Back in 1886, Minnesota Point—including the village of Park Point—was not nearly as heavily populated as it is today. Few houses stood along the world’s largest sand bar, and no roads had been built. It was mostly sand dunes and scrub pine. One group of young men thought it made an ideal place to hide the merchandise they pirated away from ships, warehouses, and sawmills.
Park Point’s pirates weren’t your typical, cutlass-wielding “aaargh”-exclaiming, peg-legged, hook-handed, eye-patch-wearin’, parrot-totin’ buccaneers of the Caribbean, and they hardly plundered ships for gold doubloons and pieces of eight. Duluth’s pirates were a band of about six young men who apparently had an aversion to labor and turned to crime on the not-so-high seas to earn their keep.
They dug themselves a cave on Park Point at a site close to Thirty-ninth Street, near what in 1906 would become the Duluth Boat Club’s Oatka Branch. With open water on both sides, this was a strategic spot for their operation. While they hardly fit the stereotype, their style was not much different than traditional pirates. They plundered various vessels, sawmills, and warehouses.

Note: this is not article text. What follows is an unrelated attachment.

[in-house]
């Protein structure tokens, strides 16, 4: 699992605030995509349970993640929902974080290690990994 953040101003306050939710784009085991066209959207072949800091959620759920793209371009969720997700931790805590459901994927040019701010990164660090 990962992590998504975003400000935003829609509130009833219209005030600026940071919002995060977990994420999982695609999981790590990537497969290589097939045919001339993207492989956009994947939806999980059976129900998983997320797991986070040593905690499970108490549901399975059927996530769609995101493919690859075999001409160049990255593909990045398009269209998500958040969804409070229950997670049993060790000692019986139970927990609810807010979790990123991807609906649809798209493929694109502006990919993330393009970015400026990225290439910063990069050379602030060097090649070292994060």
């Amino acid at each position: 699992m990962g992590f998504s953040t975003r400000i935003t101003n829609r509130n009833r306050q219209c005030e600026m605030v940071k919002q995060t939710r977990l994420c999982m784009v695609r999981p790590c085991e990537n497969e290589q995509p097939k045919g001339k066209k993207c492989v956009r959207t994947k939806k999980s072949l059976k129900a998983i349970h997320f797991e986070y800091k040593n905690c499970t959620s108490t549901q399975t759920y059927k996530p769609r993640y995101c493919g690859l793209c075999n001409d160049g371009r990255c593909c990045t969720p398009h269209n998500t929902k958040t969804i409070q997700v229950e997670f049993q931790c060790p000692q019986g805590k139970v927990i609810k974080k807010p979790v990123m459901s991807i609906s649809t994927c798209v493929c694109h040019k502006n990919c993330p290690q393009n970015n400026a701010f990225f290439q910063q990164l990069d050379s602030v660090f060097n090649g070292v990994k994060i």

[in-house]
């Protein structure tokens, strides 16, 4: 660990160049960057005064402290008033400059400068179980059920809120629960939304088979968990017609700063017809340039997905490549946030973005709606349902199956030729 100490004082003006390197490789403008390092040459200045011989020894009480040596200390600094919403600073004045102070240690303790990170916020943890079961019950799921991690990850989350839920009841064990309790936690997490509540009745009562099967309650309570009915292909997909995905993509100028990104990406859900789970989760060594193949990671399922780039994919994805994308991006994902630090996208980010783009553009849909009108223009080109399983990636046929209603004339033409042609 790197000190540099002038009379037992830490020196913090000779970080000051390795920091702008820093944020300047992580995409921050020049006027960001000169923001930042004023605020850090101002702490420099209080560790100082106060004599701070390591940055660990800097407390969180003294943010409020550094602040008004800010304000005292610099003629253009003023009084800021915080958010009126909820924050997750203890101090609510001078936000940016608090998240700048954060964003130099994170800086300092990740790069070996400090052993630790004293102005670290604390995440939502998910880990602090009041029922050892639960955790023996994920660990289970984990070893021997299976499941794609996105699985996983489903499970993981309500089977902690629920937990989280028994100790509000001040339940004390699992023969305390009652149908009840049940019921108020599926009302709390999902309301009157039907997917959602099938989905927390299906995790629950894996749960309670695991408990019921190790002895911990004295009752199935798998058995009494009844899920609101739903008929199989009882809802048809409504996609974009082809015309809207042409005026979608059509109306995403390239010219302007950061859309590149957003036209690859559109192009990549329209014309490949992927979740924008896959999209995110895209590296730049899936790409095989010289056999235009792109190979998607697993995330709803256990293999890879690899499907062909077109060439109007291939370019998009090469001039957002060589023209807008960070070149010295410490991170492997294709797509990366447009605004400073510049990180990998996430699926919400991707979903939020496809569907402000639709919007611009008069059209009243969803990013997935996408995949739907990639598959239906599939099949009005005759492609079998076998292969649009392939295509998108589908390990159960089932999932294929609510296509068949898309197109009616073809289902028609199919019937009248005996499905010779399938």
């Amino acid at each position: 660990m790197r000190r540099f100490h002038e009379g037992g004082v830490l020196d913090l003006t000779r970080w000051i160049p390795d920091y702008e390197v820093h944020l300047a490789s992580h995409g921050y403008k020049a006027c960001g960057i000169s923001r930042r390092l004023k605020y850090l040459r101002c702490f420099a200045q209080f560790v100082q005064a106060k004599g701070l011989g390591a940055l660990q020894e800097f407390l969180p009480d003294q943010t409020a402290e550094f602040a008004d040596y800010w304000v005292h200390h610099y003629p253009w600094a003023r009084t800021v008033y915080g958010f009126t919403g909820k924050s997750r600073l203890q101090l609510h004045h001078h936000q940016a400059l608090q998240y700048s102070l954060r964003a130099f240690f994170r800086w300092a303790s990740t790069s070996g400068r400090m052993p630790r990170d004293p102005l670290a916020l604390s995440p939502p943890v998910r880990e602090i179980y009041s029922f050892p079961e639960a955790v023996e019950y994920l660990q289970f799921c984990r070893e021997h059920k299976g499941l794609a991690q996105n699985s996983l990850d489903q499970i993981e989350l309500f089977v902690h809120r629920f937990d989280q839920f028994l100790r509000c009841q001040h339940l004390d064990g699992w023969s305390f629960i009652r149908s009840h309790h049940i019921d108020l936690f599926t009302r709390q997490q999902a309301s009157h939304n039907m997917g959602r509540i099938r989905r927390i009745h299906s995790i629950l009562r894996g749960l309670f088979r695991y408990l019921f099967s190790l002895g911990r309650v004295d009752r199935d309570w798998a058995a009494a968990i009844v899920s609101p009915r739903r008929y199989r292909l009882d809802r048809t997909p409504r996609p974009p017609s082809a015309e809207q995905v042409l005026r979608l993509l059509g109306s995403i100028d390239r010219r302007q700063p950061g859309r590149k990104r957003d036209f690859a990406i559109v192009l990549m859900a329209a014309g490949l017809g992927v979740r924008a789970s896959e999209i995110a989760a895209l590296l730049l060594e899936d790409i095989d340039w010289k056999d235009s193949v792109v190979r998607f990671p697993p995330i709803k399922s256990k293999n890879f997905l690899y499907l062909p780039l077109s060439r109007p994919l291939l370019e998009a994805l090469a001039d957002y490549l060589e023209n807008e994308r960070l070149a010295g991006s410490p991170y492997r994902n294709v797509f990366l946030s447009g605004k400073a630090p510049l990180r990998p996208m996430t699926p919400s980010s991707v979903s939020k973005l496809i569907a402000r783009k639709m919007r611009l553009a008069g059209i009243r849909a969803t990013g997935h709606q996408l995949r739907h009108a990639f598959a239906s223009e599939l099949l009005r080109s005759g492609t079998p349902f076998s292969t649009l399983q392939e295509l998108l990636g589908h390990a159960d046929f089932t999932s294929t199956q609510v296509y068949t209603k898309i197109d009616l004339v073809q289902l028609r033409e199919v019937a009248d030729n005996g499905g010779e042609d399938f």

Apparently, the cave was a temporary lair, and the pirates’ goal was to set up permanent housing on the point, as the lumber they stole was used to build a house. Much of that lumber was taken from the mill of Duluthian R. A. Gray, and Gray had had enough.
When Duluth’s buccaneers tried to make off with more of his lumber one night, Gray decided to do something about it. He watched, then pursued the thieves. But the band of ne’er-do-wells had a large sailboat and managed to escape in the Lake Superior darkness. The patient Mr. Gray eventually found their cave—and his lumber, in use in the unfinished house—and captured the gang after a struggle that history books called a “fierce battle.” The half-dozen or so thieves all ended up in the penitentiary.